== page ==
The exhibit will feature works by Susan Beiner and Mark Pomolio, who are both Arizona State University professors. They use a variety of different mediums and their displayed works are unique pieces. The gallery’s hours are 10 a.m. to 5 p.m. Mondays through Thursdays and 10 a.m. to 3 p.m. on Fridays. It’s free and all can attend.
For more information, see pima.edu/cfa or call 206-6942.
-by Alyssa Ramer
Executive Director for PCC Foundation Chosen
Pima Community College has selected a new Executive Director for the PCC Foundation.
According to an email statement from Chancellor Lee Lambert, Michael Finkelstein was selected for his vast experience in capital campaign development and fundraising.
Before coming to PCC, Finkelstein worked as Executive Director at the Center for Biological Diversity and Chief Development Officer at the Primavera Foundation.
-by Jamie Verwys
by KIT B. FASSLER
Pima Community College scheduled three speakers for fall semester to talk about different topics of interest. The free talks starts at 6 p.m. in PCC’s district offices at 4905 E. Broadway Blvd., in the Community Board Room, C-105. Light refreshment will be served.
Last Oct. 6, Jerry Gill, a Humanities instructor, made a presentation about the Postmodern Era, 1960s to the present. He also discussed the modern thinkers who defined the world and knowledge, such as Descartes, Newton and Kant.
There will be two more upcoming presentations:
• Nov. 3: “Truths and Myths of Auto Repair,” by automotive technology instructor Skylar Webb.
Webb will discuss what to expect when taking your vehicle in for repairs and what your legal rights are as a consumer.
• Dec. 1: “When Yes Means No: Communication Styles Across Cultures,” by Tatyana Thweatt, Speech Communication faculty. Thweatt will talk about the importance of “face” across cultures and the effects of our communication styles on cultural competence.
PCC’s Faculty Speakers’ Series is sponsored by the Provost and Executive Vice Chancellor along with PCC Faculty Senate. For more information, call 206-4500.
by DANYELLE KHMARA
Pima Community College’s Fall 2015 Creative Writing Workshop on fiction, led by Meg Files, is at the Downtown Campus, from Oct. 16-18.
Files teaches creative writing classes at the West Campus and directs the Pima Writers’ Workshop every year. She’s authored a number of books, including novels, a short story collection, collections of poetry and an instructional book on writing, “Write from Life.”
PCC student Sathya Lacey has taken Files’s creative writing classes. He said Files gives gentle feedback and has a sense of humor on writing.
“She encourages a very non-judgmental atmosphere in her class,” Lacey said.
He added that whenever he’s mentioned writing classes at Pima to people, they always mention Files.
“She’s a household name with Tucson writers,” he said.
Files has also published short stories and poems in a number of publications, such as “Oxford Magazine” and “Crazyhorse.” Her awards include a Bread Loaf Fellowship.
The three-day workshop costs $177. On Oct. 16, it will be held from 6-8 p.m. and on Oct. 17 and 18 from 9 a.m. to 5 p.m. at the Downtown Campus, room AH 140.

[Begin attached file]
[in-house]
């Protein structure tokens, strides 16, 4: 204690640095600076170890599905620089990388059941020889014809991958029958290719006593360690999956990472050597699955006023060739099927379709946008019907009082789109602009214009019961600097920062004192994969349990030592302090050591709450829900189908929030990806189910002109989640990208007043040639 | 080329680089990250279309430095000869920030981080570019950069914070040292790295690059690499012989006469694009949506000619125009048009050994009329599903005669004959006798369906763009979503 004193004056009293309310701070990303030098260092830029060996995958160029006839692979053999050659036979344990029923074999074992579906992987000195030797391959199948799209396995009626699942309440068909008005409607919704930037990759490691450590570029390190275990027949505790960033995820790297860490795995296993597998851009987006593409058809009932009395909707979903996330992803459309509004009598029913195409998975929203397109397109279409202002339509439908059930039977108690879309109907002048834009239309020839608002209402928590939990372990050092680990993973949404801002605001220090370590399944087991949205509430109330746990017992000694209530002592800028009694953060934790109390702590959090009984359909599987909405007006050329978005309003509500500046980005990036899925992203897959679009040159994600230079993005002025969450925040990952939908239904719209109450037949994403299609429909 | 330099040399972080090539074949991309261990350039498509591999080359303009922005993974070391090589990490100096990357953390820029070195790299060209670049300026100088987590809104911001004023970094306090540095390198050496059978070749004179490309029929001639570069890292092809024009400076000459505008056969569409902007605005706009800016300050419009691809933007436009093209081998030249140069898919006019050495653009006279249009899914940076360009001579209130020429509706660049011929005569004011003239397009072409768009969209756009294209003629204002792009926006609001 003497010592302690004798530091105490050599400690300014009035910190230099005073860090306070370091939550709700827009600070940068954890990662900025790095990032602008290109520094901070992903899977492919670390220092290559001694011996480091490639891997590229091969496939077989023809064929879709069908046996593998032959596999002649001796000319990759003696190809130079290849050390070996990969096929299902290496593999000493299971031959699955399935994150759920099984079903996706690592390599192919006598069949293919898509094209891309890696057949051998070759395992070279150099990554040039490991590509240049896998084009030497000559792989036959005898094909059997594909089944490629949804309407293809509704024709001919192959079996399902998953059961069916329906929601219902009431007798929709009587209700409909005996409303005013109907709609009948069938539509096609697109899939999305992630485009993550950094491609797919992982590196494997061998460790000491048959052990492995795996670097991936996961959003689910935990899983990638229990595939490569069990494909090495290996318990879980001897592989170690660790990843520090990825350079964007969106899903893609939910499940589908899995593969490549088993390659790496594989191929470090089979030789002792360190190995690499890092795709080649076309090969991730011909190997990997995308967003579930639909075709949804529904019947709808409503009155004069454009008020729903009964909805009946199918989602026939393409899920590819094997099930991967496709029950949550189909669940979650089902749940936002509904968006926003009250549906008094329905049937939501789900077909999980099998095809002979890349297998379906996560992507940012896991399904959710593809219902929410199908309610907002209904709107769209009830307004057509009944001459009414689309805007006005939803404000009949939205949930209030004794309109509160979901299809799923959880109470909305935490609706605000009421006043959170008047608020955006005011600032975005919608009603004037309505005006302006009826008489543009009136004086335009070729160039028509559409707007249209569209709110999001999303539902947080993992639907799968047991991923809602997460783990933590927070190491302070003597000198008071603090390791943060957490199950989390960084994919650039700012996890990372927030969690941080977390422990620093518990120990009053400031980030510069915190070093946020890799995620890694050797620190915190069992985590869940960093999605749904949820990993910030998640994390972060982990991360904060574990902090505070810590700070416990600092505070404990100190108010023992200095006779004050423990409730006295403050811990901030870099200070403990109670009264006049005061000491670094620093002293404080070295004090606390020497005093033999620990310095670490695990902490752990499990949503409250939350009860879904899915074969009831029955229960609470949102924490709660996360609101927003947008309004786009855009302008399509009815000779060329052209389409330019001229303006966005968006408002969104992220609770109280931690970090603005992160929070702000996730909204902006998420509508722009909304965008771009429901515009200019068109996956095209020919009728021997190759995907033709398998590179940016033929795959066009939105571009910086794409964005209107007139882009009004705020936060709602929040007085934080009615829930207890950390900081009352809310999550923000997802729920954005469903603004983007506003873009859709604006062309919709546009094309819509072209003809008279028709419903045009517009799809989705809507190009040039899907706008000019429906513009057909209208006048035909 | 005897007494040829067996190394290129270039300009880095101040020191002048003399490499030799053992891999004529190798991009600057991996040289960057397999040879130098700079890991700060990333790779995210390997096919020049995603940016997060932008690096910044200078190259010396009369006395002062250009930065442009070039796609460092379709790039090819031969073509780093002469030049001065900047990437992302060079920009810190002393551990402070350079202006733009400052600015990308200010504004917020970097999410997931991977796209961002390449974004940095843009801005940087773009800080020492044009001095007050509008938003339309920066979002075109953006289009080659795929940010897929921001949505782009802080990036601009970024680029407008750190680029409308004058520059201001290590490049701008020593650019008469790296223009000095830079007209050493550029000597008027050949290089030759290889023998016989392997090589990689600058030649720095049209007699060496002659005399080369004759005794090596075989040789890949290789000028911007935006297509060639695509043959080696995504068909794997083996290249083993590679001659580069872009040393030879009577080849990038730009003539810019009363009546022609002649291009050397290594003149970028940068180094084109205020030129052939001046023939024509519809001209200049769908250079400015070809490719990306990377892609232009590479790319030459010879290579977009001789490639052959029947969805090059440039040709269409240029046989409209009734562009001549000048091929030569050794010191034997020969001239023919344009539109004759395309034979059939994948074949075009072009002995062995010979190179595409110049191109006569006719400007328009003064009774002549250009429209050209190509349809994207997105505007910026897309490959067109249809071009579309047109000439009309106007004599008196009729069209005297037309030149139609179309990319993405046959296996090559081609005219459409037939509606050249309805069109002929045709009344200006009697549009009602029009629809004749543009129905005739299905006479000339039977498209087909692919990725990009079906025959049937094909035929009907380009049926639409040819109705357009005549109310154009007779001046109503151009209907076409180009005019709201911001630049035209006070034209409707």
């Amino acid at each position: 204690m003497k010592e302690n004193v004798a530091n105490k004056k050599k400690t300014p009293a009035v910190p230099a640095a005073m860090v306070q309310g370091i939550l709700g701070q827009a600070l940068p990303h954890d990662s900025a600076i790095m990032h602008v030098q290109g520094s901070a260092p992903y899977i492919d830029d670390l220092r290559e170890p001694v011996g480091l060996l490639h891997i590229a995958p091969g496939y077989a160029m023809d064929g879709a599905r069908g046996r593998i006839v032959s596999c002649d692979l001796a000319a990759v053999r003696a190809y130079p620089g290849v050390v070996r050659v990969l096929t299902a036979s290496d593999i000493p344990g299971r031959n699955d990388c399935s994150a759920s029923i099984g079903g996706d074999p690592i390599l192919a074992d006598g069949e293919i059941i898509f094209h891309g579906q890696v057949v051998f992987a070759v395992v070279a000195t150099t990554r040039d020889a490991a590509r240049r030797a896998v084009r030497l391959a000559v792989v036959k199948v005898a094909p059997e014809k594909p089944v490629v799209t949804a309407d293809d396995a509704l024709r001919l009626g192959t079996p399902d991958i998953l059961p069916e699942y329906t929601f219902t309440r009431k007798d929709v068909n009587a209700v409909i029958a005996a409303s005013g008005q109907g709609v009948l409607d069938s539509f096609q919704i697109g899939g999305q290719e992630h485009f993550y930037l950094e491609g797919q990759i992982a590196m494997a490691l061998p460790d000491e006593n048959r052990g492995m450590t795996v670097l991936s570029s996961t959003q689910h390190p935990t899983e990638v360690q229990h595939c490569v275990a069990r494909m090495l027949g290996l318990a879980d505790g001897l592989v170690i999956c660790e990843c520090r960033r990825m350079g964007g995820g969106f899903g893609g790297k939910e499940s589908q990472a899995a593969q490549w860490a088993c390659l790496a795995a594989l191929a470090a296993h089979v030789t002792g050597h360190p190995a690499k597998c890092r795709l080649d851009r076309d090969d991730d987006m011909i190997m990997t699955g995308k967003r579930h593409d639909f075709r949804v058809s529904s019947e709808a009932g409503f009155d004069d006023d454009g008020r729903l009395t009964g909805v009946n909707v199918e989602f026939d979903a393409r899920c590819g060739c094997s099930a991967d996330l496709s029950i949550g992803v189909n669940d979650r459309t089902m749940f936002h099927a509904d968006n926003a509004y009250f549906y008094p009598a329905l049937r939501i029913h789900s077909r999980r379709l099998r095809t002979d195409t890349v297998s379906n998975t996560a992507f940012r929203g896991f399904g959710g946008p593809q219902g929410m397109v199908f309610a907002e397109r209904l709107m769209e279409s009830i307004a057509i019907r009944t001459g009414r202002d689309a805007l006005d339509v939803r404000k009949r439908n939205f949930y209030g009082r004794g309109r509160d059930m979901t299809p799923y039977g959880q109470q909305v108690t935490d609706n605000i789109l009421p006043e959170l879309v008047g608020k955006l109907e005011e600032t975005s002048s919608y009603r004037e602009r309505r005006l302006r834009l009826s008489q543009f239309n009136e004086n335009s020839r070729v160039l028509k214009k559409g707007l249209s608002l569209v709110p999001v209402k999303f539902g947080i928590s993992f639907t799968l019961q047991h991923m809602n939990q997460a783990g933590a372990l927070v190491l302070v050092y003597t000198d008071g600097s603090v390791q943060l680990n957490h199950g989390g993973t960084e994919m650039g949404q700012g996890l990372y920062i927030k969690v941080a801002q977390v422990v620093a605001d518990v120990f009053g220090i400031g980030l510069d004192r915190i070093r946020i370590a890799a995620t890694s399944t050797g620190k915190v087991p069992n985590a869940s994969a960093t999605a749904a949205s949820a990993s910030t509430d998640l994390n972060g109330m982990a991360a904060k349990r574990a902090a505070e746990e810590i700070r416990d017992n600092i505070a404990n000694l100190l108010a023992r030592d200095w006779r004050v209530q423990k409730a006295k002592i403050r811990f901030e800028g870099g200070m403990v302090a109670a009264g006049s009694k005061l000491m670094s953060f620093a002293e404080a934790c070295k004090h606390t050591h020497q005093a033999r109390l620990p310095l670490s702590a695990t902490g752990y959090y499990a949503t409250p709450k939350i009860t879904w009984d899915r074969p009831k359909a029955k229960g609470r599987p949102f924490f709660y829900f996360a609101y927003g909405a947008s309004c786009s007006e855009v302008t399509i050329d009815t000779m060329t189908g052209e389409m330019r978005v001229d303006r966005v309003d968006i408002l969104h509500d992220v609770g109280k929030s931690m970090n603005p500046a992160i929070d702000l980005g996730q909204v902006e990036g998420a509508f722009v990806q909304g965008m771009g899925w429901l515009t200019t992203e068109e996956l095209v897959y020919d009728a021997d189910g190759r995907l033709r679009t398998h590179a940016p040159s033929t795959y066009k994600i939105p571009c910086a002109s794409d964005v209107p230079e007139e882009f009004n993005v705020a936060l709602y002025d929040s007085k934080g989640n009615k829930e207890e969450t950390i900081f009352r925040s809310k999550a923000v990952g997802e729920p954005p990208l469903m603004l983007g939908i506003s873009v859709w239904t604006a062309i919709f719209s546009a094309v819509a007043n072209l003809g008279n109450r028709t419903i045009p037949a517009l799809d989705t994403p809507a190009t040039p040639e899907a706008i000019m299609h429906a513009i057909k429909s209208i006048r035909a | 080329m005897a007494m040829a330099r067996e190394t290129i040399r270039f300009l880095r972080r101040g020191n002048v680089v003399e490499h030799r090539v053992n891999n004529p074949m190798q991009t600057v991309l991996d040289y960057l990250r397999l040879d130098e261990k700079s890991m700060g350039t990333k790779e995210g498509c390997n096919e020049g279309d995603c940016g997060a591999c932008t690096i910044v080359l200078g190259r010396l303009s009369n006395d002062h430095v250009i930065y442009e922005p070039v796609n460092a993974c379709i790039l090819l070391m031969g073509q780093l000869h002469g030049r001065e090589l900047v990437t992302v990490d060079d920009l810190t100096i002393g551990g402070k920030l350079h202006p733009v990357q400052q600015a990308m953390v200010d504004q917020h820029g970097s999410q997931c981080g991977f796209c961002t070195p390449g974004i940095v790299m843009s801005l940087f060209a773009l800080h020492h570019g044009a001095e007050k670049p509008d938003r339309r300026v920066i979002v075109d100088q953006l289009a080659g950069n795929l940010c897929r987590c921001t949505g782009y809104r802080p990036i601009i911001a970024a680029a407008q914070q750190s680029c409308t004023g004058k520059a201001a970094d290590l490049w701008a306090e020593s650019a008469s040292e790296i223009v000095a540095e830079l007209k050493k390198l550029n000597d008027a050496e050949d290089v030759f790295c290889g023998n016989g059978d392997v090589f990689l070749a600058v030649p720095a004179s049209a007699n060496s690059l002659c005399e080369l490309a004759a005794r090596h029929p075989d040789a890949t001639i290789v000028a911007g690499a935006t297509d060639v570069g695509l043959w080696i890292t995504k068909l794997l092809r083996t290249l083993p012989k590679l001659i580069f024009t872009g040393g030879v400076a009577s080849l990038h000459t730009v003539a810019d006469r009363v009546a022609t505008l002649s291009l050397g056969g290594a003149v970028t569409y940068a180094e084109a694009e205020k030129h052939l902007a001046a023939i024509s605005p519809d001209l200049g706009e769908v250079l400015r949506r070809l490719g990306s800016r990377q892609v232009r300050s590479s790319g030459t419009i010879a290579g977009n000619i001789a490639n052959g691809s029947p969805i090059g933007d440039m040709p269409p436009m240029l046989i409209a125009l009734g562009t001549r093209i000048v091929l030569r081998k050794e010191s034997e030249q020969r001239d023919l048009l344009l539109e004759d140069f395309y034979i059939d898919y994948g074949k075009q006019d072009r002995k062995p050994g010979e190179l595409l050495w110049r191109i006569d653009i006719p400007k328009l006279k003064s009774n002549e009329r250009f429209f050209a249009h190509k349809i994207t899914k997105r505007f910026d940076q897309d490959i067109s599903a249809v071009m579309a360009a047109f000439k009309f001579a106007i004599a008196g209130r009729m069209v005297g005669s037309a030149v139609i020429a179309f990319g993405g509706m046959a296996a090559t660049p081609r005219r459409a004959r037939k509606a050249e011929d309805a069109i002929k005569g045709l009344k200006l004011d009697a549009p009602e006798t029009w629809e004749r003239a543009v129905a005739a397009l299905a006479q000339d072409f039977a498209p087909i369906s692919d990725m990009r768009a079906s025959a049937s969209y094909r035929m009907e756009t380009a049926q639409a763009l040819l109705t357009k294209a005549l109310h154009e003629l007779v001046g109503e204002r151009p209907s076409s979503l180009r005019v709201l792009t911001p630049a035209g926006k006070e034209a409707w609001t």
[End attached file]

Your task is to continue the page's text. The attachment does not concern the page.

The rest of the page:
Current Pima students can register by enrolling in Writing 298T3, CRN 14004 at pima.edu. Non-students can fill out the PCC admission form online at pima.edu/admissions to enroll for the two-credit course.
For more information, contact Josie Milliken at 206-7156 or firstname.lastname@example.org or Brooke Anderson at 206-7350 or email@example.com.
New acting provost selected for PCC
Dolores Durán-Cerda, assistant vice chancellor for faculty affairs has accepted the position of Pima Community College Provost and Chief Academic Officer in an acting capacity.
She has served as special assistant to the Provost and as acting assistant vice chancellor.
Durán-Cerda was also a member of the project management team that coordinated Pima’s accreditation efforts.
She has been a longtime adjunct and full-time faculty member in Spanish.
Durán-Cerda received a bachelor’s degree in Spanish, French and secondary education from the University of Iowa. She also has master’s and doctoral degrees in Latin American Literature from the University of Arizona.
She is replacing former provost Erica Holmes, who resigned from the postion on Oct. 1 due to “personal reasons” that were never disclosed.
Durán-Cerda steps into this role in an acting capacity after Pima has had three Provosts in a span of three years.
According to an email sent by Chancellor Lee Lambert, over a dozen faculity, staff and administrators were involved in selecting Durán-Cerda.
The college will evaluate the operations of the Provost office as part of Pima’s current reorganization.
– by Valerie Turcios
American Red Cross Blood Drive
The American Red Cross will host a blood drive at Pima Community College’s West Campus on Oct. 22 from 10 a.m. to 3 p.m.
The donations will be taken at the Bloodmobile, which acts as a mobile donation station for the organization.
The college regularly hosts blood drives at Pima’s various campuses.
For more information, you can visit redcrossblood.org or call 733-2767 to schedule an appointment.
– by Micheal Romero
JADE Retreat deadline
The Justice Advocacy Dialogue Empowerment Retreat is designed for students that have the necessary abilities to lead.
For three days, from Nov. 6-8, JADE Retreat will provide meaningful discussions on leadership, social justice, dialogue and empowerment. Participants will have time to create a plan that will promote discussion and activities in the Tucson community and at Pima Community College.
The JADE Retreat will cover notable topics that include Disabilities, Gender, Race, Religion/ Spirituality, Sexual Orientation, Socio-Economic status, as well as the intersections that occur with these identities.